Over the last 30 years I have provided consulting, accounting, tax and management services to businesses and individuals. Leadership to me, in part, requires an understanding of how we hold ourselves in relation to the world we inhabit. These three poems help me think about those relationships and help ground me. I hope you enjoy them.
#67 – Tao Te Ching
Some say that my teaching is nonsense.
Others call it lofty but impractical.
But to those who have looked inside themselves,
this nonsense makes perfect sense.
And to those who put it into practice,
this loftiness has roots that go deep.
I have just three things to teach:
simplicity, patience, compassion.
These three are your greatest treasures.
Simple in actions and in thoughts,
you return to the source of being.
Patient with both friends and enemies,
you accord with the way things are.
Compassionate toward yourself
you reconcile all beings in the world.
Khing, the master carver made a bell stand
Of precious wood. When it was finished,
All who saw it were astound. They said it must be
The work of spirits
The Prince of Lu said to the master carver:
“What is your secret?”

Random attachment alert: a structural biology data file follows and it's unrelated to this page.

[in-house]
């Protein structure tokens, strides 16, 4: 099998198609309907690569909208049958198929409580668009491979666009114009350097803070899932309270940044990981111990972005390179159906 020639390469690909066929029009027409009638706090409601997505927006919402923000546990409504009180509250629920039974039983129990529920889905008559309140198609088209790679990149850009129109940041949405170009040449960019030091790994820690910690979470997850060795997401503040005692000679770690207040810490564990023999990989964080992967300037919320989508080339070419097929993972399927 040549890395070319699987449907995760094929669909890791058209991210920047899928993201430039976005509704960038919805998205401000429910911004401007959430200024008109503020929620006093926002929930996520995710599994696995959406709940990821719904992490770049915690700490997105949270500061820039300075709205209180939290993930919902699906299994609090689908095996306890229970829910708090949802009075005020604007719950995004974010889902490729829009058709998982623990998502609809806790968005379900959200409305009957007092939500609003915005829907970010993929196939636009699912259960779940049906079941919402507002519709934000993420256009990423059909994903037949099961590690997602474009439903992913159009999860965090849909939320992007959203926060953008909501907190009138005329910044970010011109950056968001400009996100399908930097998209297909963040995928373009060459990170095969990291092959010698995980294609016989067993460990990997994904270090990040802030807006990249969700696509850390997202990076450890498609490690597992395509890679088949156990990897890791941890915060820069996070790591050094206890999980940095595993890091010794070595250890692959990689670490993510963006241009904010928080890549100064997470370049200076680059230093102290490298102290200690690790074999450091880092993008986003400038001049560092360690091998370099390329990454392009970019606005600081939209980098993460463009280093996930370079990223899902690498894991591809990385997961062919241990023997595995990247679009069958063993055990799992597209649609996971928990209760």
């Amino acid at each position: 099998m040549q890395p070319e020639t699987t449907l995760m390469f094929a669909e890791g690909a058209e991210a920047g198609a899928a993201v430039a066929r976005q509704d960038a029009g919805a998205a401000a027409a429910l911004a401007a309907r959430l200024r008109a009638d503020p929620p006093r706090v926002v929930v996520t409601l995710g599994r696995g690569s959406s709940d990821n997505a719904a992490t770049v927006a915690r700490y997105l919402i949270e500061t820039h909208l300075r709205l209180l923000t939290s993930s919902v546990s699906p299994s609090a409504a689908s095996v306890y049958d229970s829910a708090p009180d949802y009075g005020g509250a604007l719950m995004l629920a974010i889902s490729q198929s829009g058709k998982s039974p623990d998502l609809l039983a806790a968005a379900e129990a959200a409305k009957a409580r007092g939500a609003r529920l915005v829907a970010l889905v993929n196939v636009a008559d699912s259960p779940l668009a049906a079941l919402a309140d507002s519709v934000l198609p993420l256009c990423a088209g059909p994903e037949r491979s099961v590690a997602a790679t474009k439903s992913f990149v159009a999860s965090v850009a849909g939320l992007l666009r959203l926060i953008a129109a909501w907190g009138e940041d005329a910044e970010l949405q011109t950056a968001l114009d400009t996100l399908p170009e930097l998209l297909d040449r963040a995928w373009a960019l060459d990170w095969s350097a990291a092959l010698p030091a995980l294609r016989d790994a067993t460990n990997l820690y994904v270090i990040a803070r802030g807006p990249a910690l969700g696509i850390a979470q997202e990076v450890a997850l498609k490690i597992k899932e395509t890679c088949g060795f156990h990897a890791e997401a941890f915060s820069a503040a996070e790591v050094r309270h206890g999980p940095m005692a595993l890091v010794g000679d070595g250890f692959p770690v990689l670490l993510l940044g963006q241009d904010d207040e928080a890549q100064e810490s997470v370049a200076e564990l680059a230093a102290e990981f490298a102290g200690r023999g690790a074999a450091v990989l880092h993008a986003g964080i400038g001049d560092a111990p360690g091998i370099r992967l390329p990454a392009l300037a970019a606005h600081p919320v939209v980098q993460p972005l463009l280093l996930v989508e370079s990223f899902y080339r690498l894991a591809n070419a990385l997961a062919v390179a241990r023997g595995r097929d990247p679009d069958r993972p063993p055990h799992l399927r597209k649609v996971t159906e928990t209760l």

Khing replied: “I am only a workman:
I have no secret. There is only this
When I began to think about the work you commanded
I guarded my Spirit, did not expend it
On trifles, that were not to the point.
I fasted in order to set
My heart at rest.
After three days fasting
I had forgotten gain and success.
After five days
I had forgotten praise or criticism.
After seven days
I had forgotten my body
With all its limbs.
“By this time all thought of your Highness
And of the court had faded away.
All that might distract me from the work
I was collected in the single thought
Of the bell stand.
“Then I went to the forest
To see the trees in their own natural state.
When the right tree appeared before my eyes,
The bell stand also appeared in it, dearly, beyond doubt.
All I had to do was to put forth my hand
“If I had not met this particular tree
There would have been
No bell stand at all.
My own collected thought
Encountered the hidden potential in the wood;
From this live encounter came the work
Which you ascribe to the spirits.”
Love After Love
The time will come
When, with elation,
You will greet yourself arriving
At your own door, in your own mirror,
And each will smile at the other’s welcome,
And say, sit here, Eat.
You will love again the stranger who was your self.
Give wine. Give bread. Give back your heart
To itself, to the stranger who has loved you
All your life, whom you ignored
For another, who knows you by heart.
Take down the love letters from the bookshelf
The photographs, the desperate notes,
Peel your image from the mirror.
Sit. Feast on your life.